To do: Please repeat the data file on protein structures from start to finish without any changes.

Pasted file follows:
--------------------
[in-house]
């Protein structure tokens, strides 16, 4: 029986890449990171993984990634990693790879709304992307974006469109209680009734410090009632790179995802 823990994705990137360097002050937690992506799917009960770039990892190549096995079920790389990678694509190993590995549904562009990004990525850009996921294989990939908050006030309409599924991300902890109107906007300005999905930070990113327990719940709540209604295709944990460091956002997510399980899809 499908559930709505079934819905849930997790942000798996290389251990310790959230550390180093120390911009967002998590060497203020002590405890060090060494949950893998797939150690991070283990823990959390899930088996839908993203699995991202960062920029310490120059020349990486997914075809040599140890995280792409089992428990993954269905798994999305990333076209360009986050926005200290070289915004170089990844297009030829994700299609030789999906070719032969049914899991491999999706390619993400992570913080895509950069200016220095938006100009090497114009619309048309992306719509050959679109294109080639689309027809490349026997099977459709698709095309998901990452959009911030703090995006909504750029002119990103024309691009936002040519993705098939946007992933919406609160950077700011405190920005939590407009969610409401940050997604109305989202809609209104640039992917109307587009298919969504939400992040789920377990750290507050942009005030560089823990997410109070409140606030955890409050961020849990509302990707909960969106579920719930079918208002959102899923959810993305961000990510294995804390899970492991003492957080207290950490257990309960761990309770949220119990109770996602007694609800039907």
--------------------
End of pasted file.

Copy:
[in-house]
């Protein structure tokens, strides 16, 4: 029986890449990171993984990634990693790879709304992307974006469109209680009734410090009632790179995802 823990994705990137360097002050937690992506799917009960770039990892190549096995079920790389990678694509190993590995549904562009990004990525850009996921294989990939908050006030309409599924991300902890109107906007300005999905930070990113327990719940709540209604295709944990460091956002997510399980899809 499908559930709505079934819905849930997790942000798996290389251990310790959230550390180093120390911009967002998590060497203020002590405890060090060494949950893998797939150690991070283990823990959390899930088996839908993203699995991202960062920029310490120059020349990486997914075809040599140890995280792409089992428990993954269905798994999305990333076209360009986050926005200290070289915004170089990844297009030829994700299609030789999906070719032969049914899991491999999706390619993400992570913080895509950069200016220095938006100009090497114009619309048309992306719509050959679109294109080639689309027809490349026997099977459709698709095309998901990452959009911030703090995006909504750029002119990103024309691009936002040519993705098939946007992933919406609160950077700011405190920005939590407009969610409401940050997604109305989202809609209104640039992917109307587009298919969504939400992040789920377990750290507050942009005030560089823990997410109070409140606030955890409050961020849990509302990707909960969106579920719930079918208002959102899923959810993305961000990510294995804390899970492991003492957080207290950490257990309960761990309770949220119990109770996602007694609800039907």